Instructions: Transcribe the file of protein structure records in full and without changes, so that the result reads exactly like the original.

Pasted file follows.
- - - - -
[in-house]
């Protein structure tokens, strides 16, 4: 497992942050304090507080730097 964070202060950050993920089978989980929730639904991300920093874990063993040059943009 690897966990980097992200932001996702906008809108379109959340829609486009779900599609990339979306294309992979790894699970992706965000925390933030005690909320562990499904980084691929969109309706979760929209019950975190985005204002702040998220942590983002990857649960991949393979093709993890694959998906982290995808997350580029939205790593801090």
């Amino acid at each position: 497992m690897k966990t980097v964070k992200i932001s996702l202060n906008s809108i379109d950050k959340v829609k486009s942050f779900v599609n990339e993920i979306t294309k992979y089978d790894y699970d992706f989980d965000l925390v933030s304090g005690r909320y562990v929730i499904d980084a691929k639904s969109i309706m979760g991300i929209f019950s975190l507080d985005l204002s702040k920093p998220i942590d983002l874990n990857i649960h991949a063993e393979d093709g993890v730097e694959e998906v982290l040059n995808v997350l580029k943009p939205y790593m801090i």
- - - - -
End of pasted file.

[in-house]
């Protein structure tokens, strides 16, 4: 497992942050304090507080730097 964070202060950050993920089978989980929730639904991300920093874990063993040059943009 690897966990980097992200932001996702906008809108379109959340829609486009779900599609990339979306294309992979790894699970992706965000925390933030005690909320562990499904980084691929969109309706979760929209019950975190985005204002702040998220942590983002990857649960991949393979093709993890694959998906982290995808997350580029939205790593801090």
């Amino acid at each position: 497992m690897k966990t980097v964070k992200i932001s996702l202060n906008s809108i379109d950050k959340v829609k486009s942050f779900v599609n990339e993920i979306t294309k992979y089978d790894y699970d992706f989980d965000l925390v933030s304090g005690r909320y562990v929730i499904d980084a691929k639904s969109i309706m979760g991300i929209f019950s975190l507080d985005l204002s702040k920093p998220i942590d983002l874990n990857i649960h991949a063993e393979d093709g993890v730097e694959e998906v982290l040059n995808v997350l580029k943009p939205y790593m801090i």